Sitka Tribal Enterprises used CARES Act funding to convert part of its former tannery space into the commercial kitchen and classroom. STE hired James Sturm and his crew at Dubs Handyman (Conner and Cory Nelson, with subcontractor Terry Elixman of Liberty Construction) to transform the space.

“The Dubs team went above and beyond to create the kitchen, putting in the extra effort and thinking of how people harvest and the type of commercial equipment that would be needed,” Ferguson said. “One highlight to the kitchen is the walk-in cooler that can hold up to six deer — perfect for aging the meat at a controlled temperature and keeping the meat safe from bears.”

 Prices for renting the facility are available by emailing and soon will be posted on the Sitka Tribe of Alaska website at  

USDA Forest Service, Sitka Tribe of Alaska offer virtual Tlingít potato harvest education event

Volunteers from the USDA Forest Service, Sitka Tribe of Alaska and Pacific High School harvest Tlingít potatoes Oct. 24, 2018, from the Sitka Ranger District’s community garden in Sitka. The Tlingit community potato garden has been operated by the Forest Service and Sitka Tribe of Alaska since 2017, and 2018’s harvest of nearly 90 pounds was the largest yet. The Sitka Ranger District provides the sunny plot of land to serve as the shared potato garden and tends the garden over the summer after volunteers from the Sitka Tribe’s Traditional Foods Program, the gardening class from Pacific High School, and others from the community plant the potatoes in April. Tlingít potatoes (sometimes called Maria’s potatoes) have been present in Tlingit gardens for over 200 years. The potatoes originate from Mexico or Chile and were a trade item in Southeast Alaska in the early 1800’s. (Photo courtesy of USDA Forest Service)

A volunteer holds a handful of Maria’s Tlingít Potatoes during the harvest on Oct. 24, 2018, in Sitka. The Tlingít community potato garden has been operated by the USDA Forest Service and Sitka Tribe of Alaska since 2017. (Photo courtesy of USDA Forest Service)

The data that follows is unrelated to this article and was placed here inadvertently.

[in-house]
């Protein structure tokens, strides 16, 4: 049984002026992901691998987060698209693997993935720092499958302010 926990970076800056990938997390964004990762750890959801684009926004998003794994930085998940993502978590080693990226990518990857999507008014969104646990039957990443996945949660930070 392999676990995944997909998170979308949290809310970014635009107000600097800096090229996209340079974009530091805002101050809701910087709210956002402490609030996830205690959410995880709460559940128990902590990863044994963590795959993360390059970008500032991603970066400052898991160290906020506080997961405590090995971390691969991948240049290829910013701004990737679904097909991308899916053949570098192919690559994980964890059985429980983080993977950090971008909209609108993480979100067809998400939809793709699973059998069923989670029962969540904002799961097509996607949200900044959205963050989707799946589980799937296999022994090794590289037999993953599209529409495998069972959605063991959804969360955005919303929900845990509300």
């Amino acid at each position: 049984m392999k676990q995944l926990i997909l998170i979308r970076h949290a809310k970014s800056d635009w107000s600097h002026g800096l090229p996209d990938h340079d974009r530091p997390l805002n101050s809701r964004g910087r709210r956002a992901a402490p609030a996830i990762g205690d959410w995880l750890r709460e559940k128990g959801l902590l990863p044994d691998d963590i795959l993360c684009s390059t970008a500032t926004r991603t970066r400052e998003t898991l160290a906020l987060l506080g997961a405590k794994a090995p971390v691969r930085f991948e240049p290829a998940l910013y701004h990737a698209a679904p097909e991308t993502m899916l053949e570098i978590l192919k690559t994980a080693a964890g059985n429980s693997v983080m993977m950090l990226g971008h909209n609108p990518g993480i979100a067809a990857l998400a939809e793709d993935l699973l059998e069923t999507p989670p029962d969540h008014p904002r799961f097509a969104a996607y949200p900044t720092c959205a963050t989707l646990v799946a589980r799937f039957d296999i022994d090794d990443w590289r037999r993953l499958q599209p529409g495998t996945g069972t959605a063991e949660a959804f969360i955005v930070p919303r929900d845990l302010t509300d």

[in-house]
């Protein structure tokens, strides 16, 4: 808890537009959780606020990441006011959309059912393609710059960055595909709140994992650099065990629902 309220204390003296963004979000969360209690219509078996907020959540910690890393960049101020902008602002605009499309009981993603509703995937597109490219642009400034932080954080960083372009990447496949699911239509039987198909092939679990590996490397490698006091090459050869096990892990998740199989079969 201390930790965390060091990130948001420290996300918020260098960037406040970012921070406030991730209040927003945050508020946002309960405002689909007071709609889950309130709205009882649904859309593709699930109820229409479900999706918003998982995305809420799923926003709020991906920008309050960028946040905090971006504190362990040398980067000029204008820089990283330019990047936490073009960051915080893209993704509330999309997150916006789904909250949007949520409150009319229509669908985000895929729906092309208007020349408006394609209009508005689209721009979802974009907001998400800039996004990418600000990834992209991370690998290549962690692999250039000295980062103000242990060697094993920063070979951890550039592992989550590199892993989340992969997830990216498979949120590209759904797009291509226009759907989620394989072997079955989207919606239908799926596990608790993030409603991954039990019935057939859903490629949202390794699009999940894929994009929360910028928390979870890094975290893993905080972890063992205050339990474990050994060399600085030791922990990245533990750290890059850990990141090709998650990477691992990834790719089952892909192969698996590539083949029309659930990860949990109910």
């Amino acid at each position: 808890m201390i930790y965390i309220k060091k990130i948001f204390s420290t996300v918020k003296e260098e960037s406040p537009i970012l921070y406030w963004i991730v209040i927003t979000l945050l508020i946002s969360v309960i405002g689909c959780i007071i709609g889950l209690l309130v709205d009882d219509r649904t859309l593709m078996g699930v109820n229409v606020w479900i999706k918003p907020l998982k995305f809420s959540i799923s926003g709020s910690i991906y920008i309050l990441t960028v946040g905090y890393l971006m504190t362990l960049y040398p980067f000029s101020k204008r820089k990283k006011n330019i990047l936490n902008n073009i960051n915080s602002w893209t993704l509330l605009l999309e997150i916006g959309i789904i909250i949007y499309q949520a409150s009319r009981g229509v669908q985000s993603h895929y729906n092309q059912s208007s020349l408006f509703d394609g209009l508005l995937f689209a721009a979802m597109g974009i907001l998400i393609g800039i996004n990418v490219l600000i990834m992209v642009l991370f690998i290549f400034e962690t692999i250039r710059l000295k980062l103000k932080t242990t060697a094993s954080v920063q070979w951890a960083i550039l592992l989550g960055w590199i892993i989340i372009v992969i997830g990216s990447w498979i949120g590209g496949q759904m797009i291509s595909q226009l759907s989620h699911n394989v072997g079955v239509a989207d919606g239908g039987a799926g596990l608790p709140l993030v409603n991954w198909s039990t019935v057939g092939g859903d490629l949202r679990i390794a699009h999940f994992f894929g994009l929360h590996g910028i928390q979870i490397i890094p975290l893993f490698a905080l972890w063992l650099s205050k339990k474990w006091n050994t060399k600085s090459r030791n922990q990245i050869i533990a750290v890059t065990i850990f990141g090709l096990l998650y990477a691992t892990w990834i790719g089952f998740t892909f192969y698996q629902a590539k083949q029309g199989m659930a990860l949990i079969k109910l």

SITKA, Alaska – For the fourth consecutive year, the Tongass National Forest’s Sitka Ranger District and Sitka Tribe of Alaska will educate southeast Alaskans about Tlingit potatoes, and then harvest the latest crop for seed potatoes and local donation.

People are invited to participate in the web-based, educational program at 1 p.m. on Monday, Oct. 12. The current crop of Maria’s potatoes, also known as Tlingít potatoes, was planted in April.

USDA Forest Service staff, Sitka Tribe of Alaska staff, and tribal citizens will share how to harvest, store, and sustain Tlingít potatoes, and detail the biology, history, and cultural aspects of these interesting potatoes.In August, Sitka Tribe of Alaska and Pacific High School were honored with the USDA Forest Service’s 2019 National Volunteers and Service Award for their roles in this program.

Those interested in attending should send an email to before 10 a.m. on Oct. 12. A meeting invitation with a link to the meeting will be emailed to those that send a request. Organizers will use a Teams meeting for both video and audio.

Separate from the education event, Tongass National Forest employees will harvest the potatoes with assistance from Pacific High School gardening class students and Sitka Tribe of Alaska volunteers. After harvest, some of the potatoes will be dried and prepared for storage, to serve as next year’s seed potatoes. The group will also share the harvest through the Sitka Tribe of Alaska’s Traditional Foods Program and Social Services Department.

“We wish the whole community could participate this year, but because of the small space, we needed to limit the number of participants. We are happy that the students will have this in-person opportunity while social distancing and staying safe,” Sitka District Ranger Perry Edwards said. “Like finding buried treasure, it’s hard not to smile when you pull up pounds of potatoes from under each plant.”

For those interested in growing these potatoes, certified Maria’s Tlingít seed potatoes are now available through the State of Alaska at